Health Reform Weekly
A weekly compilation from Aetna of health care-related developments in Washington, D.C. and state legislatures across the country.
Week of January 6, 2014
When the Obama administration announced last week that Obamacare enrollments had reached about 2.1 million, it was both a sign of how far Affordable Care Act (ACA) implementation has come and how far it still has to go. The enrollment numbers signal significant progress has been made since the fumbled launch of the Healthcare.gov website in October. But the enrollment numbers are still well short of the 3.3 million number set by the Congressional Budget Office (CBO) as the benchmark for a successful start – numbers the administration said were “never our target.”
What remains clear, however, is that as of January 1, 2014 the most significant changes under the ACA have now taken effect. The health benefits marketplace has been dramatically changed, from the way individuals and those working for small employers obtain their coverage to new rules, such as the individual mandate and a prohibition on pre-existing condition exclusions. The rules may continue to evolve as the administration addresses issues related to the bumpy rollout of Obamacare, but the new marketplace has arrived.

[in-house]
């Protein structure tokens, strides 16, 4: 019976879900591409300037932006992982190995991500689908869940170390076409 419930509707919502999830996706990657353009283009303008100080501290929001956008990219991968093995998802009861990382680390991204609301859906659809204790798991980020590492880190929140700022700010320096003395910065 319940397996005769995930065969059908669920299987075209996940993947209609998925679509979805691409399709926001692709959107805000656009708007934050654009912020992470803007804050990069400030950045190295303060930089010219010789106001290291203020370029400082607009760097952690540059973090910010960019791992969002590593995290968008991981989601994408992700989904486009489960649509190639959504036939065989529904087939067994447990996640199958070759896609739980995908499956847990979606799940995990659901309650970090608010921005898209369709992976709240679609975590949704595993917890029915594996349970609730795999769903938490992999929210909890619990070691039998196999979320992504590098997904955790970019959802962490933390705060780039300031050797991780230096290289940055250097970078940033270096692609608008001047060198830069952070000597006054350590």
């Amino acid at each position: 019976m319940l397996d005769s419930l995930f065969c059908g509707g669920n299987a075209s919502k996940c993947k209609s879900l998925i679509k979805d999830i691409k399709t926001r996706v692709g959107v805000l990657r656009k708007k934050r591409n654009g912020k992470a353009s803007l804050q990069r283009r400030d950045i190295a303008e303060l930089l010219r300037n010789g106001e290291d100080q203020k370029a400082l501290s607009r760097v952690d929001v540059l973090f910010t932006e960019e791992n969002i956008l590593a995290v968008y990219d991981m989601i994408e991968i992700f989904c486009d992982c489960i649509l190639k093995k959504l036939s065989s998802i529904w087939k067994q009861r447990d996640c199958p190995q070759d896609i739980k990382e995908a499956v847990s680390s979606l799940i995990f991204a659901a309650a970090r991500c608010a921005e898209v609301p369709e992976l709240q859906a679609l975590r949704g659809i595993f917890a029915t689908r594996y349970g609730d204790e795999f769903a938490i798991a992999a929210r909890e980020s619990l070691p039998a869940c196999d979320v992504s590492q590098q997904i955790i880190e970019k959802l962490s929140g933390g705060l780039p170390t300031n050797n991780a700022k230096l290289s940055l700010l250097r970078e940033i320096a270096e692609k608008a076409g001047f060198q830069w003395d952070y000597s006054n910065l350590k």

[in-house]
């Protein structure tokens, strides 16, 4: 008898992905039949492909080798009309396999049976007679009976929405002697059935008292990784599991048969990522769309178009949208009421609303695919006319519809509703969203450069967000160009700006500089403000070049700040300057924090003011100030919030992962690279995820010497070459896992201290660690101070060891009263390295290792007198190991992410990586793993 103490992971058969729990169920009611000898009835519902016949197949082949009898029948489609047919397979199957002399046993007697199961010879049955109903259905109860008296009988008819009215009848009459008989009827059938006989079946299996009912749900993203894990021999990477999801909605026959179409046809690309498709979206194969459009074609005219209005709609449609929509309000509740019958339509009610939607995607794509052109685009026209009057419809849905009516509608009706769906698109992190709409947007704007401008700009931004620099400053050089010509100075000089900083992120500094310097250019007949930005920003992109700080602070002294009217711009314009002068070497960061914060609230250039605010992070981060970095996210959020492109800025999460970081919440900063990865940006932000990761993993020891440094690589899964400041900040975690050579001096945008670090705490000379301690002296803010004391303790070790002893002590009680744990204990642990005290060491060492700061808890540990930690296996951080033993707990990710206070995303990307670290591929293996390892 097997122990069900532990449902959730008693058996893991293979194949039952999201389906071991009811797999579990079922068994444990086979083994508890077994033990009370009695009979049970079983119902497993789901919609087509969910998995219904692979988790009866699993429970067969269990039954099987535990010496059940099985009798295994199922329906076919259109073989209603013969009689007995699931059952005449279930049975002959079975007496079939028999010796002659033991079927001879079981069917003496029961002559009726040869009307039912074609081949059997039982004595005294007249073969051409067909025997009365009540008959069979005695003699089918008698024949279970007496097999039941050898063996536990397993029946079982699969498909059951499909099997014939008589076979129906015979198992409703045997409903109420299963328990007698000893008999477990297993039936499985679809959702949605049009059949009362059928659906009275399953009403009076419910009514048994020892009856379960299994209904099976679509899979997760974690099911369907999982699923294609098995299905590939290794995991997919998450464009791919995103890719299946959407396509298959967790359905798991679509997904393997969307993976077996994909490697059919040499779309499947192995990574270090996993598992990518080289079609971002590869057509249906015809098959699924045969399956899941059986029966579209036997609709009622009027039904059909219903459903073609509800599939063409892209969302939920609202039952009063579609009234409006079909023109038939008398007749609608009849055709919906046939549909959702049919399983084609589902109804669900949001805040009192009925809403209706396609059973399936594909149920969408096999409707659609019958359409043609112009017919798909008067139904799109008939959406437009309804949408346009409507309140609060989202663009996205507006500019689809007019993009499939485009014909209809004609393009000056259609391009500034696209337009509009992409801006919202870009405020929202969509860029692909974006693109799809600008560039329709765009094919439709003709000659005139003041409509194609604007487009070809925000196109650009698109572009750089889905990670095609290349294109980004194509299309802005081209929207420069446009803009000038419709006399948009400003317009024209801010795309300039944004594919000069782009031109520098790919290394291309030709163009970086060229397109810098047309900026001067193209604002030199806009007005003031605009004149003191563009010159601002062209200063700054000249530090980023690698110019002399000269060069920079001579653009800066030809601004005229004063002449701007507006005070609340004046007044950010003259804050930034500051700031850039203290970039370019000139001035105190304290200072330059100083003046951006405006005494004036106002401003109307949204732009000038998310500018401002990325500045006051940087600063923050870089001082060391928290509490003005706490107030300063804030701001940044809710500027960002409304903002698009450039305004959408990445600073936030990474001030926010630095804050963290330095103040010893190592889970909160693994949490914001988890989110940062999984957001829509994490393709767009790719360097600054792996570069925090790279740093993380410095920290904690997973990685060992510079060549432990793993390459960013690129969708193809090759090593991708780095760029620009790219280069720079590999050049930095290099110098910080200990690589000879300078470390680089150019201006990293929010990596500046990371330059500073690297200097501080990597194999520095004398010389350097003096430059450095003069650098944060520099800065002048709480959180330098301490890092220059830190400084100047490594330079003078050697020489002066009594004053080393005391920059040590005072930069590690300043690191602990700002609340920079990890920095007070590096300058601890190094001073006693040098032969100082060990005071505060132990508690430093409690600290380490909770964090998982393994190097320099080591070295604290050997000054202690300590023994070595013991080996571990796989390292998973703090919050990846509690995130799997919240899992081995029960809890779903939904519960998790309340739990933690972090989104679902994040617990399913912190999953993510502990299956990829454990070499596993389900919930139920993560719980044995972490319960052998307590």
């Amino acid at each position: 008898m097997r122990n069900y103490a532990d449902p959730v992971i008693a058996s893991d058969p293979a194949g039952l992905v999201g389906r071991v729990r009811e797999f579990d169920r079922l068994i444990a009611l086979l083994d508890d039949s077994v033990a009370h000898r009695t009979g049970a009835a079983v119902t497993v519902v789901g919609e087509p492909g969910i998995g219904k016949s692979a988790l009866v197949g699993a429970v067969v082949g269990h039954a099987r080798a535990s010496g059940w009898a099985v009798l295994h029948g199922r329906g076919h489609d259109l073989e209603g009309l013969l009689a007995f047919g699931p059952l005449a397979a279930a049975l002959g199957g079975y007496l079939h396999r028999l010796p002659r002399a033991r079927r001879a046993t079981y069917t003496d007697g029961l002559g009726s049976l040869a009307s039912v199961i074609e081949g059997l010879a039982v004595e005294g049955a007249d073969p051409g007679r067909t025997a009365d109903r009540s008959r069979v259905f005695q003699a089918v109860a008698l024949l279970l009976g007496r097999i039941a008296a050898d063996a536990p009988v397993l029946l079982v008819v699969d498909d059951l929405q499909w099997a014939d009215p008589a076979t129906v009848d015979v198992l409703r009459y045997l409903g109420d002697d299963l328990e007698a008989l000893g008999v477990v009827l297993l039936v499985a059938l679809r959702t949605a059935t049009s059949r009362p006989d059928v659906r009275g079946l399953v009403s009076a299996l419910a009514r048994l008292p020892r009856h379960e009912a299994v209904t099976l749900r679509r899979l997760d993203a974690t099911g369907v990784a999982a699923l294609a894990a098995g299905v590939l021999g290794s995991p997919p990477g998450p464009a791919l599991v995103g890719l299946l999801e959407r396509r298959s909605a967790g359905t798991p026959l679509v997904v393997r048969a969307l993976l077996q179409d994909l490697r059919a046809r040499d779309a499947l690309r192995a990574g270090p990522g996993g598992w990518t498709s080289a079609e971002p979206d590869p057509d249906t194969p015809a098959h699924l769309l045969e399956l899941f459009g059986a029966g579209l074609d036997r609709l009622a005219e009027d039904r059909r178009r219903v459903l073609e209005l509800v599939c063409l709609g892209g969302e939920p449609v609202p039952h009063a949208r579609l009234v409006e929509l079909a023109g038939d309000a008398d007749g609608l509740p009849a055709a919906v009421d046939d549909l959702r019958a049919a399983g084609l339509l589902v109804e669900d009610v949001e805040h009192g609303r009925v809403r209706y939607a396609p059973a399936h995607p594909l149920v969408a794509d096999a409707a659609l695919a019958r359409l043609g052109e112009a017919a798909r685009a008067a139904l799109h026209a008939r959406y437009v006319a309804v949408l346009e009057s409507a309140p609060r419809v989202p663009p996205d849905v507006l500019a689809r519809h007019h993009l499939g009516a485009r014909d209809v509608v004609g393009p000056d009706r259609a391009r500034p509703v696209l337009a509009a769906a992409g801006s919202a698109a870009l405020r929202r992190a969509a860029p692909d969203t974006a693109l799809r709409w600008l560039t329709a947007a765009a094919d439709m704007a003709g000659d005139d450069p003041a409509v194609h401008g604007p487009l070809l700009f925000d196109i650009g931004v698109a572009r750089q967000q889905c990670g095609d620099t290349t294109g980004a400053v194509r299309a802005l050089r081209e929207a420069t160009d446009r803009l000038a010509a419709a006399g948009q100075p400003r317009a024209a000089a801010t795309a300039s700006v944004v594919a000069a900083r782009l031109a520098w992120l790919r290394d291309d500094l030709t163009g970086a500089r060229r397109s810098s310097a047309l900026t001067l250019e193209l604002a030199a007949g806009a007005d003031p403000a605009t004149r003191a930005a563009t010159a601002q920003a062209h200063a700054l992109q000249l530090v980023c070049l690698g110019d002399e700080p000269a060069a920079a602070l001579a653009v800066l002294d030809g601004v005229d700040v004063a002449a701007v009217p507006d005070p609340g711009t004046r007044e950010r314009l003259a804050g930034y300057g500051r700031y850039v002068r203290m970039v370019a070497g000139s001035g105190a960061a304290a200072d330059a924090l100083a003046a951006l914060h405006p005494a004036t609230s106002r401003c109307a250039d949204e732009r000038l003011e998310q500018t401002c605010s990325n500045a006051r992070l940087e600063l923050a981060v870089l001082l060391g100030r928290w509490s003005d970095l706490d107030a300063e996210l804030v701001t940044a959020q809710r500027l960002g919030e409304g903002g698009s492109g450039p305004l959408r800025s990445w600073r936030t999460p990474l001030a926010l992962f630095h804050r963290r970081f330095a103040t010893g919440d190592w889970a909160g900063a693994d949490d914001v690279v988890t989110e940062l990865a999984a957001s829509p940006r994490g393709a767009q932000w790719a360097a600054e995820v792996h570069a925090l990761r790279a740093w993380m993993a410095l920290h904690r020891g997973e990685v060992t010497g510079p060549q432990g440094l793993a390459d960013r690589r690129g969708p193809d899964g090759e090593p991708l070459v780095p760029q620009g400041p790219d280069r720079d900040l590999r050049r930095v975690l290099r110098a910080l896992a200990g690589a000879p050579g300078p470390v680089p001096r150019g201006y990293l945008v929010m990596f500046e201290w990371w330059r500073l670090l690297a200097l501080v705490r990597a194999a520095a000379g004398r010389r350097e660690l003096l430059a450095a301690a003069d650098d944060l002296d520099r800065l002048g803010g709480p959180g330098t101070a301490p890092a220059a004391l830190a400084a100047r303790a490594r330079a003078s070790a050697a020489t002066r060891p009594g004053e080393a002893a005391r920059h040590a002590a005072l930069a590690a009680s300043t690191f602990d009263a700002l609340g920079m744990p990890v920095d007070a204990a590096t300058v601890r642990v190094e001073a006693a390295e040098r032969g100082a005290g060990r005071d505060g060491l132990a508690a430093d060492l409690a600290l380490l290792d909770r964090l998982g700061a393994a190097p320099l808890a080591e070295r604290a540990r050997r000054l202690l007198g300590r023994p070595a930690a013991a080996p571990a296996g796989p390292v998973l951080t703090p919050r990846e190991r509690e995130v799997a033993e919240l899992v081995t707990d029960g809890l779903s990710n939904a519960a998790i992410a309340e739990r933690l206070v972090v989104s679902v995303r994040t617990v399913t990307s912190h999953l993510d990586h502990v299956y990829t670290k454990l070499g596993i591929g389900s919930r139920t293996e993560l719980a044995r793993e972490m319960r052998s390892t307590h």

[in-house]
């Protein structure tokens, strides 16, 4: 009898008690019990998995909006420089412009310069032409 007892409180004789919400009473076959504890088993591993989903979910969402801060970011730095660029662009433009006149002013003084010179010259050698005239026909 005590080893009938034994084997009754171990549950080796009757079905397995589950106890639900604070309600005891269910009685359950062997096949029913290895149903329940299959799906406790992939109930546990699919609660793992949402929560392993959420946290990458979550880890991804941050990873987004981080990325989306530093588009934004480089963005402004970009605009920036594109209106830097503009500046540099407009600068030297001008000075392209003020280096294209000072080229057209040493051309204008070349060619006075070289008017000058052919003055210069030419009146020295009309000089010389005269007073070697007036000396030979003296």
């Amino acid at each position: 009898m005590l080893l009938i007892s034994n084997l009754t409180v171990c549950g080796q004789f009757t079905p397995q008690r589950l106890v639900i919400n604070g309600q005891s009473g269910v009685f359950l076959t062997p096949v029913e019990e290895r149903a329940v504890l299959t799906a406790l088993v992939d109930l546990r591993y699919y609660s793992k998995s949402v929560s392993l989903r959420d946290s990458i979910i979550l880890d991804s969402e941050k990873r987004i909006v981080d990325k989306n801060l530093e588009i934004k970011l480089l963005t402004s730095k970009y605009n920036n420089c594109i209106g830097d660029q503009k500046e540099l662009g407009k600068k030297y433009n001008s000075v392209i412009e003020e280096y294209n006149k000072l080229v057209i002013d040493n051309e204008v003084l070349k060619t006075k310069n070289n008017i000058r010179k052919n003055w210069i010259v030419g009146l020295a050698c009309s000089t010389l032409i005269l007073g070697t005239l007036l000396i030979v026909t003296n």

The Centers for Medicare & Medicaid Services (CMS) announced last week that it has awarded more than $307 million in performance bonuses to 23 states for improving access to children’s health coverage and successfully enrolling eligible children in Medicaid. The performance bonuses were authorized under the Children’s Health Insurance Program Reauthorization Act of 2009 (CHIPRA). This is the fifth and final year of performance bonus awards. The bonuses help states by offsetting the costs of insuring the lowest income children and encouraging them to adopt sustainable improvements in their children’s health coverage programs. The amount of a state’s bonus corresponds to the increase in children’s Medicaid enrollment over a specified target. CMS touted recent Census data that show the uninsured rates for children declined from 8.6 percent in 2009 to 7.5 percent in 2011.